By Asaf Shalev
In what was seen as a crucial test in Israel’s longstanding governing crisis, the country’s lawmakers managed to approve a national budget for the first time in more than three years on Thursday.
A failure to do so by a Nov. 14 deadline would have meant the collapse of Israel’s new government and a fifth national election since 2019.
The approval of the fiscal framework marks a victory for the coalition led by Prime Minister Naftali Bennett over his predecessor, Benjamin Netanyahu, who sought to undermine parliamentary negotiations as more than 700 individual budgetary provisions came up for a vote.
The passage of the $195 billion budget for 2021 will allow Israel’s governmental offices to resume long-range planning and other routine functions after a hiatus imposed by Netanyahu. Many are seeing hope for an end to the political chaos that has engulfed Israel in recent years.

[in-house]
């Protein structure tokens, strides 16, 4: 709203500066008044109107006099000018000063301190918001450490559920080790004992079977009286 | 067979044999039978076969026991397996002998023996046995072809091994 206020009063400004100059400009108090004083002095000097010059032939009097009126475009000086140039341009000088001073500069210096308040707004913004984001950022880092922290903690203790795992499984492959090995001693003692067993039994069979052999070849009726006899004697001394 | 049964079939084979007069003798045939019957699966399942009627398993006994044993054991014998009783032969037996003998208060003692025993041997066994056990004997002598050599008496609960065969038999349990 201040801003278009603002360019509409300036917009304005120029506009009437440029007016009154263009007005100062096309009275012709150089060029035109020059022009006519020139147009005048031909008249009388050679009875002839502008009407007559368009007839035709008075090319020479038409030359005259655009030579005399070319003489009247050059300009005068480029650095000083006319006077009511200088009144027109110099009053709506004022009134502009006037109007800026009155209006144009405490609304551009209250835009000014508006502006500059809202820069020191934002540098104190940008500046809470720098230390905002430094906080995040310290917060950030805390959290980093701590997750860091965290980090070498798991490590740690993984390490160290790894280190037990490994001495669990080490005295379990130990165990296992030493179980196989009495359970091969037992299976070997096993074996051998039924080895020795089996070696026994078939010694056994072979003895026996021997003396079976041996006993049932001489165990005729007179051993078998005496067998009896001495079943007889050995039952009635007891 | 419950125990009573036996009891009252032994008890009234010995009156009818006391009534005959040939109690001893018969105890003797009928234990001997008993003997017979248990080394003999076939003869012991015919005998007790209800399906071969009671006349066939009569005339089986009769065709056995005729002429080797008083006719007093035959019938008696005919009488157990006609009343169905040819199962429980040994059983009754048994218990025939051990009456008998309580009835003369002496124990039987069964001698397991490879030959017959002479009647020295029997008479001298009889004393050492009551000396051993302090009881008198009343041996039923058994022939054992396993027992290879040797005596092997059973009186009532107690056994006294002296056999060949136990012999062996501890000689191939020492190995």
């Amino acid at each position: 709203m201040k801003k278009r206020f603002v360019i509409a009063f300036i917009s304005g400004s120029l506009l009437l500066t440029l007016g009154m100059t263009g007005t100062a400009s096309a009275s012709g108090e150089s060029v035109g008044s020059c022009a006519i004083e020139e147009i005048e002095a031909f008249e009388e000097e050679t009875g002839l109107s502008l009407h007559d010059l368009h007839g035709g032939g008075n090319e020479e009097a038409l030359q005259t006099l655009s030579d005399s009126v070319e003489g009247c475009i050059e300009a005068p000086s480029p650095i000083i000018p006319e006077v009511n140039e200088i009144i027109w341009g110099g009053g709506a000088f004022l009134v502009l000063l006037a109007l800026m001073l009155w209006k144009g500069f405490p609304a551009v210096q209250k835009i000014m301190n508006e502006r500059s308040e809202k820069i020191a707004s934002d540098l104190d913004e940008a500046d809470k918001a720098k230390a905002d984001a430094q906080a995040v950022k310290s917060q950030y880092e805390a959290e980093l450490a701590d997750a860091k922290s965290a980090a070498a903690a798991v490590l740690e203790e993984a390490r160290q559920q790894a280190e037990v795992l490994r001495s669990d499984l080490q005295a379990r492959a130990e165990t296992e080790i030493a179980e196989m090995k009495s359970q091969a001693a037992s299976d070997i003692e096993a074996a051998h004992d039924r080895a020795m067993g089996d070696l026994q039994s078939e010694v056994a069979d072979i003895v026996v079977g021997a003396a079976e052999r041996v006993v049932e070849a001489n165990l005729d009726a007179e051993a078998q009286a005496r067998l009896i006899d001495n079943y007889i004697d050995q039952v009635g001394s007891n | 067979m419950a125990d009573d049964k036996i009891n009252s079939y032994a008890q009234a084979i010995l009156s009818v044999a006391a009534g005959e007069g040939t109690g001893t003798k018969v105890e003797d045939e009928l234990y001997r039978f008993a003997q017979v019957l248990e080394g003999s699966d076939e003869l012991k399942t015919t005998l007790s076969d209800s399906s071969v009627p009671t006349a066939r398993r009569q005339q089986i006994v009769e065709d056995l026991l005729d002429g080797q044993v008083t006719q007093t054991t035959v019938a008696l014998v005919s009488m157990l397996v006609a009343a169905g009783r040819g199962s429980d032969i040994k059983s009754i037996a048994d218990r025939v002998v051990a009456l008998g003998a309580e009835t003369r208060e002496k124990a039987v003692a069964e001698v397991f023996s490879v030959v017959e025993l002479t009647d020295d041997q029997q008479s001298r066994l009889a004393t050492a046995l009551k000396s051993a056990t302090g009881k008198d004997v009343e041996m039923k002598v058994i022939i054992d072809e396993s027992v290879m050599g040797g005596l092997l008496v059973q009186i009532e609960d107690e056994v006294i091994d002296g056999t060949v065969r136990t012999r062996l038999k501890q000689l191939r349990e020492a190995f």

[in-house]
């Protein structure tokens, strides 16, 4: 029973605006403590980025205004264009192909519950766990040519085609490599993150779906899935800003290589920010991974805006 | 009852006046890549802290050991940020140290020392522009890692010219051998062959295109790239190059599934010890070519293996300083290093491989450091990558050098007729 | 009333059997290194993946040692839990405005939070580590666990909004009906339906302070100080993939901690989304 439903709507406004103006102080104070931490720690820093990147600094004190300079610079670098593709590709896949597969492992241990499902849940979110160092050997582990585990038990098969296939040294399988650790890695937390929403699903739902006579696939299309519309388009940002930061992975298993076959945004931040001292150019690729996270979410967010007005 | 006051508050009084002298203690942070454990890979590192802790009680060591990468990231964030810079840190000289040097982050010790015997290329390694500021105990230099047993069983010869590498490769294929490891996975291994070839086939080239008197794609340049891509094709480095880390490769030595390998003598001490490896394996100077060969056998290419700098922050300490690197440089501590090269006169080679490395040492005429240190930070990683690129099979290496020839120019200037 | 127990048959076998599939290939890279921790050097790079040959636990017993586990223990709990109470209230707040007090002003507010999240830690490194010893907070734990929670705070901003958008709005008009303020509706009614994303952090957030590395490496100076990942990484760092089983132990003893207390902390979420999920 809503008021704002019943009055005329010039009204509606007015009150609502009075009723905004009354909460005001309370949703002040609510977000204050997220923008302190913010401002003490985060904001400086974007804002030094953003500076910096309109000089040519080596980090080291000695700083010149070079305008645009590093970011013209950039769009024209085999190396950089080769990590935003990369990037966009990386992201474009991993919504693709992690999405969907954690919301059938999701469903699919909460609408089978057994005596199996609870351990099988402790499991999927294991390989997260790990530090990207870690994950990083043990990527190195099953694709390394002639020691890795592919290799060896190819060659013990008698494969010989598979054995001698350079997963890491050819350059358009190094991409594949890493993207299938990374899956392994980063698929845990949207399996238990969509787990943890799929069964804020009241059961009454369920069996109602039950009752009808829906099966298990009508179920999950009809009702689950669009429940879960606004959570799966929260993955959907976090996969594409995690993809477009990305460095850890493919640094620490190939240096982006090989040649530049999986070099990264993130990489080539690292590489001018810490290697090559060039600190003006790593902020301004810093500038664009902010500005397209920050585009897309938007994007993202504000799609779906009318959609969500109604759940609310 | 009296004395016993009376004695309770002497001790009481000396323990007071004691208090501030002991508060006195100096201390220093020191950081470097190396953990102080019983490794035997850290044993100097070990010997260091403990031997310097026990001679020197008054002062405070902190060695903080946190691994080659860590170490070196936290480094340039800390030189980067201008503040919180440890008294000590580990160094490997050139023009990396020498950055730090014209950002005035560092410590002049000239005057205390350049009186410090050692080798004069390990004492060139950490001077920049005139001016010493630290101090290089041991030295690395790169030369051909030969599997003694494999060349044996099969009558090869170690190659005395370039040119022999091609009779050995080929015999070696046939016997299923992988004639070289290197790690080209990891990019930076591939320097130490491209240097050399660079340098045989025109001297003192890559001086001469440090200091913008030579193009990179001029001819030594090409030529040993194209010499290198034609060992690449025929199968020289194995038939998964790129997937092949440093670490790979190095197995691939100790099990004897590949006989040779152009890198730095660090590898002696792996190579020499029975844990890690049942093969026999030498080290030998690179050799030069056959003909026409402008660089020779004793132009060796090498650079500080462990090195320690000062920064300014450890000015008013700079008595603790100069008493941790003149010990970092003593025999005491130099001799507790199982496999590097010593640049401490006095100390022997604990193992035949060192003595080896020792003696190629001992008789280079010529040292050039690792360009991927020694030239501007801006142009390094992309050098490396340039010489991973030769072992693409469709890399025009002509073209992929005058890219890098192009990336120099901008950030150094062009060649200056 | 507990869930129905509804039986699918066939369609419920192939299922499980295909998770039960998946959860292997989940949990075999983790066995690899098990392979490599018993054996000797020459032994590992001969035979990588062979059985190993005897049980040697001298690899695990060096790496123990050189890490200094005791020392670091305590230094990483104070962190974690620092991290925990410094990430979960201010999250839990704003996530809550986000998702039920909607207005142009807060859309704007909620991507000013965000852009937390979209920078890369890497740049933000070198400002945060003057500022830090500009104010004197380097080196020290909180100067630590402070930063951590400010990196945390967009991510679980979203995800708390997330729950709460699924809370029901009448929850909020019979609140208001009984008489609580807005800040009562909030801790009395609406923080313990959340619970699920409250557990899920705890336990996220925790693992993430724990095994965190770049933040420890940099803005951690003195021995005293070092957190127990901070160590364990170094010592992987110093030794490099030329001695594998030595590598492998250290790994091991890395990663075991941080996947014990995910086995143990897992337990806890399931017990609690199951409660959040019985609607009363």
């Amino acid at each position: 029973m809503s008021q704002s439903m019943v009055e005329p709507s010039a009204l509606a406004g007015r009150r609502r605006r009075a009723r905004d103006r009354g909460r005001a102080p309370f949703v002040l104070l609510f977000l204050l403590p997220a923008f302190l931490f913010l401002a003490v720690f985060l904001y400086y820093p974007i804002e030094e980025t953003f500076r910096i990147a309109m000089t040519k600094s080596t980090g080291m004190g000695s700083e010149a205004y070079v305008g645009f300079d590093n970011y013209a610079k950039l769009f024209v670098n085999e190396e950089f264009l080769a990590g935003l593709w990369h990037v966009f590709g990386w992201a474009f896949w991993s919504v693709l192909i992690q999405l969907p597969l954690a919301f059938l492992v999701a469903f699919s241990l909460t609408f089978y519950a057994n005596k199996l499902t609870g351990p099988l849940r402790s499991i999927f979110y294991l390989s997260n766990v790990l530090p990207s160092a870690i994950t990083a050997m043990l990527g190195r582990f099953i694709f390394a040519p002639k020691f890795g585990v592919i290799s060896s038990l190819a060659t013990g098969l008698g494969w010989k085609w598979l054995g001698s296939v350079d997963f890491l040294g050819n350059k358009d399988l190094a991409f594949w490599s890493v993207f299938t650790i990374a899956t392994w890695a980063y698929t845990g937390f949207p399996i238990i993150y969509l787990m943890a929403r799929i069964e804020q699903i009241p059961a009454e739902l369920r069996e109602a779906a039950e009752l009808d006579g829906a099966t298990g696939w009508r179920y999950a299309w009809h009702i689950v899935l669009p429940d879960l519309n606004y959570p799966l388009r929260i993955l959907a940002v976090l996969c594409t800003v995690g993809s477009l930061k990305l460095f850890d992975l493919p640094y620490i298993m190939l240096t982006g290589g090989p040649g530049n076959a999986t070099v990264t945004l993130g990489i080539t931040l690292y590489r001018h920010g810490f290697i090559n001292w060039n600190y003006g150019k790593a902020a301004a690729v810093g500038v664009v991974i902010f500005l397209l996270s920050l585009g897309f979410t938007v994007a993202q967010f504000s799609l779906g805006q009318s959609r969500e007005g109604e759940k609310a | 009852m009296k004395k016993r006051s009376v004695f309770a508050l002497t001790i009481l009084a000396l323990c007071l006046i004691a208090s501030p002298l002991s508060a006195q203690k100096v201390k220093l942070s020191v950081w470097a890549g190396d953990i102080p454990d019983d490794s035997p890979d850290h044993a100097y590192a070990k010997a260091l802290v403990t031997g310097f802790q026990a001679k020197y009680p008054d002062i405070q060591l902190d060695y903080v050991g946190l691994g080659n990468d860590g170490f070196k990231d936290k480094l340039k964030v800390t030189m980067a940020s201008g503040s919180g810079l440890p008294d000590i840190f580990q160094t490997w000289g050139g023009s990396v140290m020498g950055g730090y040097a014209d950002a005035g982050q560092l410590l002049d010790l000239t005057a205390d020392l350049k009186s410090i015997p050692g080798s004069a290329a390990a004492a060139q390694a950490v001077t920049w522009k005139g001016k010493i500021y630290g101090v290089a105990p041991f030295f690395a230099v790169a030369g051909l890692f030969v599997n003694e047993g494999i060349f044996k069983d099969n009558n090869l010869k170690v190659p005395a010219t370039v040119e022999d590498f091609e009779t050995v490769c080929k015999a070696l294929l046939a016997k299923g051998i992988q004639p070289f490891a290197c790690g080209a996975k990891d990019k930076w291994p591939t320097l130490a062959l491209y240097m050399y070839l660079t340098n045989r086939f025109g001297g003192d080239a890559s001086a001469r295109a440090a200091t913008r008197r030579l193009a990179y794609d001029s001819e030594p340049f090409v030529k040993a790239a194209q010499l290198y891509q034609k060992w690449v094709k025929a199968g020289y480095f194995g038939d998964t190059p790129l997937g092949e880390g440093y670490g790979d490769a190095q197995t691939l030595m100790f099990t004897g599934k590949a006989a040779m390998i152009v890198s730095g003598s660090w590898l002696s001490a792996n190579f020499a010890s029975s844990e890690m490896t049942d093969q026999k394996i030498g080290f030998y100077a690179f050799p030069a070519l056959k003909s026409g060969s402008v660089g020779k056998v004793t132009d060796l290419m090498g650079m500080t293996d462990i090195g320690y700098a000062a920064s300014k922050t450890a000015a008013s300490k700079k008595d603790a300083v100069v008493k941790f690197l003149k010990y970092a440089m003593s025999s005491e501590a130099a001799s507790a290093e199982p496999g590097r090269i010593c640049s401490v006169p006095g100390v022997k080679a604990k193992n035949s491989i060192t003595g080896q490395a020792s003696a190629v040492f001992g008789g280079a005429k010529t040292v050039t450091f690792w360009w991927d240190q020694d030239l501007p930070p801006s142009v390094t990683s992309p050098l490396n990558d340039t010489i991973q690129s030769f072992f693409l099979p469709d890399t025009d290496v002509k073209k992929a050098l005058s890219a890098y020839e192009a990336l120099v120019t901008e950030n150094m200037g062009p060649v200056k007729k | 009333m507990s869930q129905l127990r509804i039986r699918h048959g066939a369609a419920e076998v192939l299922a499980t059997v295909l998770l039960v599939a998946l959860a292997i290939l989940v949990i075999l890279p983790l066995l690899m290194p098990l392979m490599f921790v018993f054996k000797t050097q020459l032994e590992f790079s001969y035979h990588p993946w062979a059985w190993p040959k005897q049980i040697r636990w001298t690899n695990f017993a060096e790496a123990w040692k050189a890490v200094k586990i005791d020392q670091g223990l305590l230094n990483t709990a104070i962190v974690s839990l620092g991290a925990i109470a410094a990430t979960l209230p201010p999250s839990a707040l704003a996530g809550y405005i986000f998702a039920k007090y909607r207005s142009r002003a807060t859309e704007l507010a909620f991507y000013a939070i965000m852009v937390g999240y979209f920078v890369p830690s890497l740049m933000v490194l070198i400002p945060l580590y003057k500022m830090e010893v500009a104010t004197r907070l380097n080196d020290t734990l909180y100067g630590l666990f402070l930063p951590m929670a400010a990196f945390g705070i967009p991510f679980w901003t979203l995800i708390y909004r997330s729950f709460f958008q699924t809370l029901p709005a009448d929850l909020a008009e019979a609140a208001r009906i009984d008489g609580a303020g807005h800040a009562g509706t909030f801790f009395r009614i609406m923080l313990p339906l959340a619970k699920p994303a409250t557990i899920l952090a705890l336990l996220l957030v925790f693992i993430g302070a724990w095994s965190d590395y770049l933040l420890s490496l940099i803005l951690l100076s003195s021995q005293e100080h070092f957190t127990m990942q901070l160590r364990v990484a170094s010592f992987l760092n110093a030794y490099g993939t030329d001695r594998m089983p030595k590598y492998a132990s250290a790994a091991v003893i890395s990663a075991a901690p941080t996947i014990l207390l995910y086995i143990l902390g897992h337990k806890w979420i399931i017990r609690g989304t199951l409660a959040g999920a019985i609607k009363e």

“A holiday for the State of Israel,” Naftali Bennett said in a tweet. “After years of chaos, we formed a government. We overcame [the delta variant]. And now, God bless, we have brought a budget to Israel.”
Bennett is governing on the slimmest of majorities, an arrangement of 61 odd bedfellows — including parties from the right, center, left and Arab sector — in a parliament with 120 seats. A single defection would have scuttled the budget.
Netanyahu tried to break up Bennett’s alliance in the weeks leading up to Thursday by disparaging the proposed budget as friendly to the rich, and highlighting provisions he characterized as handouts to the only party in the coalition representing Arab Israelis. He reportedly approached lawmakers in the coalition with offers of senior roles in a future right-wing government if Israel went to election again.
But in the end, Netanyahu’s rhetoric and meddling failed, and lawmakers approved a budget. They’ll now begin debating the 2022 budget in anticipation of a March deadline for approval.